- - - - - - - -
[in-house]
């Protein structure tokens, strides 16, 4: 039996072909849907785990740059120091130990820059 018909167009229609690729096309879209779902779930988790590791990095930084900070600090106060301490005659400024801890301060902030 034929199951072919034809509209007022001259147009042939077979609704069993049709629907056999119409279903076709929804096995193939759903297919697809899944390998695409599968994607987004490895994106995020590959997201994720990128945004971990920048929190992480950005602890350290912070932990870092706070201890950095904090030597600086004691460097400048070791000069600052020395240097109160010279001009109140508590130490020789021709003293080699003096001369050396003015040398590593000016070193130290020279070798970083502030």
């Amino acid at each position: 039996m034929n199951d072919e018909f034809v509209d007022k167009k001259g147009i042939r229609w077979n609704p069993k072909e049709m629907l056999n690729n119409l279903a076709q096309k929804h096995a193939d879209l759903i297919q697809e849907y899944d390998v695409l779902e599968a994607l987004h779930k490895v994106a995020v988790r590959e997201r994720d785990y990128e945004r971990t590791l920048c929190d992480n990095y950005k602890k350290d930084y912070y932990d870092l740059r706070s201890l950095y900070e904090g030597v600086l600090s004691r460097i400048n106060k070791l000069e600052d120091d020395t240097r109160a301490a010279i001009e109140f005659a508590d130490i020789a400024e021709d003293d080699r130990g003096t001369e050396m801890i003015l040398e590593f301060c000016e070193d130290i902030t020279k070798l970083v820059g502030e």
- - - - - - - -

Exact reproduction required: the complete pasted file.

[in-house]
């Protein structure tokens, strides 16, 4: 039996072909849907785990740059120091130990820059 018909167009229609690729096309879209779902779930988790590791990095930084900070600090106060301490005659400024801890301060902030 034929199951072919034809509209007022001259147009042939077979609704069993049709629907056999119409279903076709929804096995193939759903297919697809899944390998695409599968994607987004490895994106995020590959997201994720990128945004971990920048929190992480950005602890350290912070932990870092706070201890950095904090030597600086004691460097400048070791000069600052020395240097109160010279001009109140508590130490020789021709003293080699003096001369050396003015040398590593000016070193130290020279070798970083502030």
């Amino acid at each position: 039996m034929n199951d072919e018909f034809v509209d007022k167009k001259g147009i042939r229609w077979n609704p069993k072909e049709m629907l056999n690729n119409l279903a076709q096309k929804h096995a193939d879209l759903i297919q697809e849907y899944d390998v695409l779902e599968a994607l987004h779930k490895v994106a995020v988790r590959e997201r994720d785990y990128e945004r971990t590791l920048c929190d992480n990095y950005k602890k350290d930084y912070y932990d870092l740059r706070s201890l950095y900070e904090g030597v600086l600090s004691r460097i400048n106060k070791l000069e600052d120091d020395t240097r109160a301490a010279i001009e109140f005659a508590d130490i020789a400024e021709d003293d080699r130990g003096t001369e050396m801890i003015l040398e590593f301060c000016e070193d130290i902030t020279k070798l970083v820059g502030e």